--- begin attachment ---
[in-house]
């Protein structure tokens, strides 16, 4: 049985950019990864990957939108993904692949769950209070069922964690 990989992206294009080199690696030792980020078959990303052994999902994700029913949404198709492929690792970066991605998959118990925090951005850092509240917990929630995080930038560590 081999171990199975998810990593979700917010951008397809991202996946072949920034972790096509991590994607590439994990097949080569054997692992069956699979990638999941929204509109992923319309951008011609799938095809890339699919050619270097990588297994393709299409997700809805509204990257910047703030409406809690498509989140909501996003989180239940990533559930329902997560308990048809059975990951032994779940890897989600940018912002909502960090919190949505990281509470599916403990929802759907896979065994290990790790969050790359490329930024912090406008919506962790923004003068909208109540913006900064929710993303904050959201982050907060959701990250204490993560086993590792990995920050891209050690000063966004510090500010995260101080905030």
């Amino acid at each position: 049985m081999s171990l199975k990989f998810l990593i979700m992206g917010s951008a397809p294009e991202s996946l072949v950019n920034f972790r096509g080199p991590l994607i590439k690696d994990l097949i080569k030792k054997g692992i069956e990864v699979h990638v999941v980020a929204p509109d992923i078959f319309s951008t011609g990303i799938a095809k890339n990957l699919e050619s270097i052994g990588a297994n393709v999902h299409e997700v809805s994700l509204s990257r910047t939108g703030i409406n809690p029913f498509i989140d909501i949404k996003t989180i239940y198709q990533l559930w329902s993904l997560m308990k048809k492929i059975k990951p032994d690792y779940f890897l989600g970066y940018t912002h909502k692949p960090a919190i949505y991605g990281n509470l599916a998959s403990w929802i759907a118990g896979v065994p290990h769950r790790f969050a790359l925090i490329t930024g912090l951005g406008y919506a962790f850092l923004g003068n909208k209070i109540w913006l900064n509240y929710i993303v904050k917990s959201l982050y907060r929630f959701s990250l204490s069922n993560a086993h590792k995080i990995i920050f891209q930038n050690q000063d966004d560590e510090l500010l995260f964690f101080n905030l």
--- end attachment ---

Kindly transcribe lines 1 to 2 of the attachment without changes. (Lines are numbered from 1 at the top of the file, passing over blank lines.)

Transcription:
[in-house]
């Protein structure tokens, strides 16, 4: 049985950019990864990957939108993904692949769950209070069922964690 990989992206294009080199690696030792980020078959990303052994999902994700029913949404198709492929690792970066991605998959118990925090951005850092509240917990929630995080930038560590 081999171990199975998810990593979700917010951008397809991202996946072949920034972790096509991590994607590439994990097949080569054997692992069956699979990638999941929204509109992923319309951008011609799938095809890339699919050619270097990588297994393709299409997700809805509204990257910047703030409406809690498509989140909501996003989180239940990533559930329902997560308990048809059975990951032994779940890897989600940018912002909502960090919190949505990281509470599916403990929802759907896979065994290990790790969050790359490329930024912090406008919506962790923004003068909208109540913006900064929710993303904050959201982050907060959701990250204490993560086993590792990995920050891209050690000063966004510090500010995260101080905030």